As a member of the Alabama Army National Guard, Erwin was deployed to the Persian Gulf, Panama and Germany. He enlisted in the Guard in 1965, completed Officer Candidate School at the Alabama Military Academy in 1969 and retired as a lieutenant colonel with 32 years of service in 1997. He served in the 115th Signal Battalion in Florence and Russellville, the 167th Corps Support Command in Birmingham, the 142nd Signal Brigade in Decatur, the 131st Mobile Public Affairs Detachment in Montgomery and the 167th Material Management Command in Homewood.
Erwin is married to the former Barbara Johnson of Tuscumbia. A UNA graduate, she taught in the Muscle Shoals City Schools system for 28 years and now teaches at Waipahu High School in Hawaii.
The Erwins have two grown children who both graduated from Muscle Shoals High School. Daughter Christi Donnan, a UNA graduate, works for Disney public relations at the corporate headquarters in Burbank, California. Their son, Andy Erwin, an Auburn graduate, works as a software engineer for Northrop Grumman in Huntsville and is the father of the couple's two-and-a-half-year-old grandson.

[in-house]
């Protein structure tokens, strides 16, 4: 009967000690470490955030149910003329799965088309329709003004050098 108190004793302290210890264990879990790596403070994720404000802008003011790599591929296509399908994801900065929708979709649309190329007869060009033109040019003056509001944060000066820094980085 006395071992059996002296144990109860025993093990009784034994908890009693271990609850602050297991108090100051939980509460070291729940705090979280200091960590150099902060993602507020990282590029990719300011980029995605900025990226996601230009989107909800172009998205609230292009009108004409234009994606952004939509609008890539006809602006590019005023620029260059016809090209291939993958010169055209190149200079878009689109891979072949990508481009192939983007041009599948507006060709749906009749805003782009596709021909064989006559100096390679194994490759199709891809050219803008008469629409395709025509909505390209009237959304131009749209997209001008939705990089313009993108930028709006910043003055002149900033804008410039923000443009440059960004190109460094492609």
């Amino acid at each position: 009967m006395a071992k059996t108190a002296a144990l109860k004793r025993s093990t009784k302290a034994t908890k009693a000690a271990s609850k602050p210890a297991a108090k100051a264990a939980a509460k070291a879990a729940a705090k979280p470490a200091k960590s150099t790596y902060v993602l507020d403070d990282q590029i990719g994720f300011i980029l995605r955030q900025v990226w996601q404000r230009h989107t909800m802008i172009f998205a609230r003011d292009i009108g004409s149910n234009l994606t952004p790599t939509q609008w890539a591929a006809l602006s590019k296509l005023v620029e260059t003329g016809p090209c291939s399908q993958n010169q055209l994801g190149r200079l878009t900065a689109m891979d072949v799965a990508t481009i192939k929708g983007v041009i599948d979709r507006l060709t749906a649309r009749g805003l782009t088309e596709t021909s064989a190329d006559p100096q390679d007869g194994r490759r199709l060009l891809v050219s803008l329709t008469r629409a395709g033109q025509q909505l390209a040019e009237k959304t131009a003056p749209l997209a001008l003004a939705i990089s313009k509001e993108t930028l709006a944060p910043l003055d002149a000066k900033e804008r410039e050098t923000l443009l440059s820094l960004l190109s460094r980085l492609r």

Erwin visits the Shoals about twice a year.
"We still have family in the Shoals, and even though Hawaii is about 5,000 miles away and takes about 12 hours to make the trip, we still look forward to visiting and seeing everybody," Erwin said. "Too, I keep up with what's going on in the Shoals by reading the TimesDaily's on-line edition each morning."
Erwin and his wife live about 20 miles west of Honolulu in Makakilo, about a thousand feet up on the south end of the Waianae mountain range.